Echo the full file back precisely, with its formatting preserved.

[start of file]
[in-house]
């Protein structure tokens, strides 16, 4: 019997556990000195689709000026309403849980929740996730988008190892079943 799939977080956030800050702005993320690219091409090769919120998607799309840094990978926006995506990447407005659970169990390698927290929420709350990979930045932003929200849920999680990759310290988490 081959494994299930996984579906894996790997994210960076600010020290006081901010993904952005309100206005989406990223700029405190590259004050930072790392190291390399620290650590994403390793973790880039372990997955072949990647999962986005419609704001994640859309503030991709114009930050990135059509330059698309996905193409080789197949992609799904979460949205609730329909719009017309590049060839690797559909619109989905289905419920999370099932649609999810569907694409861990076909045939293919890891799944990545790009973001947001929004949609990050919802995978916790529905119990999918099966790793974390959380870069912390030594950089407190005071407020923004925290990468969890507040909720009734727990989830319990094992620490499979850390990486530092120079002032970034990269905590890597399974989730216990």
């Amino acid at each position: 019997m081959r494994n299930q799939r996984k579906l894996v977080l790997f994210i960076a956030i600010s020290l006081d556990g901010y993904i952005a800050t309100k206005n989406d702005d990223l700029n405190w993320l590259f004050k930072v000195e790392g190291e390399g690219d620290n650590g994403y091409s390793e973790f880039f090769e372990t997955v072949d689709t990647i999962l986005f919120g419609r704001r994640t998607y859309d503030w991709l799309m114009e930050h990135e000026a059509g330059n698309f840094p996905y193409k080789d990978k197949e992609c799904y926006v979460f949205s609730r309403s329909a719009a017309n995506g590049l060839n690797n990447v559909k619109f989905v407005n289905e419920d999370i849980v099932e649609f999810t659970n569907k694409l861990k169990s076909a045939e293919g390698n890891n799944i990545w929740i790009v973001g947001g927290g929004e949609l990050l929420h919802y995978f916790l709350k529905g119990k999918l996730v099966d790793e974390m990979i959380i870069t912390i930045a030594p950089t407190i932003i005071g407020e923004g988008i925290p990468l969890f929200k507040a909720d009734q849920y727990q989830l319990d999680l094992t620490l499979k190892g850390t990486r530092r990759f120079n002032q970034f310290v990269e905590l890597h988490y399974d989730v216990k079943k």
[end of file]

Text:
[in-house]
């Protein structure tokens, strides 16, 4: 019997556990000195689709000026309403849980929740996730988008190892079943 799939977080956030800050702005993320690219091409090769919120998607799309840094990978926006995506990447407005659970169990390698927290929420709350990979930045932003929200849920999680990759310290988490 081959494994299930996984579906894996790997994210960076600010020290006081901010993904952005309100206005989406990223700029405190590259004050930072790392190291390399620290650590994403390793973790880039372990997955072949990647999962986005419609704001994640859309503030991709114009930050990135059509330059698309996905193409080789197949992609799904979460949205609730329909719009017309590049060839690797559909619109989905289905419920999370099932649609999810569907694409861990076909045939293919890891799944990545790009973001947001929004949609990050919802995978916790529905119990999918099966790793974390959380870069912390030594950089407190005071407020923004925290990468969890507040909720009734727990989830319990094992620490499979850390990486530092120079002032970034990269905590890597399974989730216990």
């Amino acid at each position: 019997m081959r494994n299930q799939r996984k579906l894996v977080l790997f994210i960076a956030i600010s020290l006081d556990g901010y993904i952005a800050t309100k206005n989406d702005d990223l700029n405190w993320l590259f004050k930072v000195e790392g190291e390399g690219d620290n650590g994403y091409s390793e973790f880039f090769e372990t997955v072949d689709t990647i999962l986005f919120g419609r704001r994640t998607y859309d503030w991709l799309m114009e930050h990135e000026a059509g330059n698309f840094p996905y193409k080789d990978k197949e992609c799904y926006v979460f949205s609730r309403s329909a719009a017309n995506g590049l060839n690797n990447v559909k619109f989905v407005n289905e419920d999370i849980v099932e649609f999810t659970n569907k694409l861990k169990s076909a045939e293919g390698n890891n799944i990545w929740i790009v973001g947001g927290g929004e949609l990050l929420h919802y995978f916790l709350k529905g119990k999918l996730v099966d790793e974390m990979i959380i870069t912390i930045a030594p950089t407190i932003i005071g407020e923004g988008i925290p990468l969890f929200k507040a909720d009734q849920y727990q989830l319990d999680l094992t620490l499979k190892g850390t990486r530092r990759f120079n002032q970034f310290v990269e905590l890597h988490y399974d989730v216990k079943k």